Dr Suyinn Chong


Senior Research Fellow


The role of microRNAs in fetal alcohol syndrome

MicroRNAs are small non-coding RNAs that act as potent regulators of gene expression. Abnormal microRNA expression has been linked to a number of human diseases, including cancer. We are interested in the role of microRNAs in fetal alcohol syndrome. Fetal alcohol syndrome is associated with excessive maternal alcohol consumption during pregnancy and is characterised by growth restriction, craniofacial dysmorphology and structural/functional abnormalities of the central nervous system. Diagnosis is difficult and underreporting is suspected. This project will explore the effects of alcohol exposure on microRNA expression as well the downstream molecular and phenotypic consequences. It involves a range of cell and molecular biology techniques. Increased knowledge of the molecular basis of alcohol-induced damage in utero is expected to improve diagnosis and treatment, and to impact public health policy.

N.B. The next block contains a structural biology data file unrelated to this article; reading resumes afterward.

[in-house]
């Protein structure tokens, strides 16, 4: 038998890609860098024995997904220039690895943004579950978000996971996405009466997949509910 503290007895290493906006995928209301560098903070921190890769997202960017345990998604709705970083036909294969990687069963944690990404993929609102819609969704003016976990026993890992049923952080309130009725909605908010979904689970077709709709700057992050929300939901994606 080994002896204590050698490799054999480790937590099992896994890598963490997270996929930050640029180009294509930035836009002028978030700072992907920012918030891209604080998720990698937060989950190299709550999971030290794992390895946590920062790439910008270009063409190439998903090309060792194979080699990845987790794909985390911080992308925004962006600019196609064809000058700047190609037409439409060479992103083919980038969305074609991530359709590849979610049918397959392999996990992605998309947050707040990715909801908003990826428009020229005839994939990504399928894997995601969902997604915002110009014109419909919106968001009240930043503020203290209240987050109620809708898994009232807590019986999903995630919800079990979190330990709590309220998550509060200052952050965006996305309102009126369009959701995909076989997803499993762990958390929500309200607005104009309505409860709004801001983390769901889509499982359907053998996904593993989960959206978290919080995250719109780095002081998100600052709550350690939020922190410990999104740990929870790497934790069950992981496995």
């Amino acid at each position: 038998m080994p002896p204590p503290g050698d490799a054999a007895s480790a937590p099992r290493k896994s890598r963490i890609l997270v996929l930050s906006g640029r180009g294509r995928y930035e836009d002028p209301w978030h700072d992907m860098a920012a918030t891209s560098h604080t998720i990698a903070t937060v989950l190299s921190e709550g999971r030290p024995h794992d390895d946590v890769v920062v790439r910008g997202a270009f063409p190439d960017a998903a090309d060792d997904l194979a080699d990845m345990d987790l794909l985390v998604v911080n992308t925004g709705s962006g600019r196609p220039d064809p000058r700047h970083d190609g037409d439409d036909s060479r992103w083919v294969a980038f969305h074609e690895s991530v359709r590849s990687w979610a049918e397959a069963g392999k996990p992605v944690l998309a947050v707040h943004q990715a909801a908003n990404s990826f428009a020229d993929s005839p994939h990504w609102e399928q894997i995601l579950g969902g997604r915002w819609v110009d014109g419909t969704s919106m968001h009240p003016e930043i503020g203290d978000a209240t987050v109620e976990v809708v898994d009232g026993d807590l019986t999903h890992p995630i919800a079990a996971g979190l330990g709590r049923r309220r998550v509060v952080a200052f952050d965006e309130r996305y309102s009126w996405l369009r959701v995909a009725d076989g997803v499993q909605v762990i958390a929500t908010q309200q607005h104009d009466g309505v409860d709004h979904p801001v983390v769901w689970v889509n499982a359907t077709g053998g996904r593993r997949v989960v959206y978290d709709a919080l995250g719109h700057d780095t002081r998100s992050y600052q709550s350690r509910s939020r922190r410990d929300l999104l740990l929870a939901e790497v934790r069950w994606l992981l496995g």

Investigating the role of epigenetics in the developmental origins of health and disease

About me

Following an undergraduate Science degree with a major in Biochemistry, Suyinn carried out a PhD in the field of epigenetics at the University of Technology, Sydney. This sparked an interest which she pursued through postdoctoral studies both in the USA (Beckman Research Institute) and in Australia (University of Sydney and Queensland Institute of Medical Research). In 2012 Suyinn and her team moved to Mater Research - The University of Queenlsand, where they investigate the role of epigenetics in complex disease.

Research fields

developmental programming, epigenetics, microRNA